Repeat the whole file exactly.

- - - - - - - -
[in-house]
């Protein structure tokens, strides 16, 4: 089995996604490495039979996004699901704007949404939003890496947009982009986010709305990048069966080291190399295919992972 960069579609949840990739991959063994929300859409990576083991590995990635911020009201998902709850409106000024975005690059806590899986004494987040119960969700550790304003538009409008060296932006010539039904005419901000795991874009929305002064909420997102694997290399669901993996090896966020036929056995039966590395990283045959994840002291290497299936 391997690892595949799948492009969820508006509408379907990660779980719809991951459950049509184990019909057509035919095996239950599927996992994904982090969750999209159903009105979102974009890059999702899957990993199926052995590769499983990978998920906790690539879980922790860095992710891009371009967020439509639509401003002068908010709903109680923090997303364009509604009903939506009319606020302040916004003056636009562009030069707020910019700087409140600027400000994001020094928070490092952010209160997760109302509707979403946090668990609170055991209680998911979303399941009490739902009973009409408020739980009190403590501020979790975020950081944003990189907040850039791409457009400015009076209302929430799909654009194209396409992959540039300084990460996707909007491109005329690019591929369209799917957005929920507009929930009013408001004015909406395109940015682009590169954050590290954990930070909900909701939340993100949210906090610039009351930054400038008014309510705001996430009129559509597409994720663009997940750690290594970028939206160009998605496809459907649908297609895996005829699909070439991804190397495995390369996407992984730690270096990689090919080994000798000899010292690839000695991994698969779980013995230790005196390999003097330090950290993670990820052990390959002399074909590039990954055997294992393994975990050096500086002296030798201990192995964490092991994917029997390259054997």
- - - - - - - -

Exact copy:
[in-house]
């Protein structure tokens, strides 16, 4: 089995996604490495039979996004699901704007949404939003890496947009982009986010709305990048069966080291190399295919992972 960069579609949840990739991959063994929300859409990576083991590995990635911020009201998902709850409106000024975005690059806590899986004494987040119960969700550790304003538009409008060296932006010539039904005419901000795991874009929305002064909420997102694997290399669901993996090896966020036929056995039966590395990283045959994840002291290497299936 391997690892595949799948492009969820508006509408379907990660779980719809991951459950049509184990019909057509035919095996239950599927996992994904982090969750999209159903009105979102974009890059999702899957990993199926052995590769499983990978998920906790690539879980922790860095992710891009371009967020439509639509401003002068908010709903109680923090997303364009509604009903939506009319606020302040916004003056636009562009030069707020910019700087409140600027400000994001020094928070490092952010209160997760109302509707979403946090668990609170055991209680998911979303399941009490739902009973009409408020739980009190403590501020979790975020950081944003990189907040850039791409457009400015009076209302929430799909654009194209396409992959540039300084990460996707909007491109005329690019591929369209799917957005929920507009929930009013408001004015909406395109940015682009590169954050590290954990930070909900909701939340993100949210906090610039009351930054400038008014309510705001996430009129559509597409994720663009997940750690290594970028939206160009998605496809459907649908297609895996005829699909070439991804190397495995390369996407992984730690270096990689090919080994000798000899010292690839000695991994698969779980013995230790005196390999003097330090950290993670990820052990390959002399074909590039990954055997294992393994975990050096500086002296030798201990192995964490092991994917029997390259054997």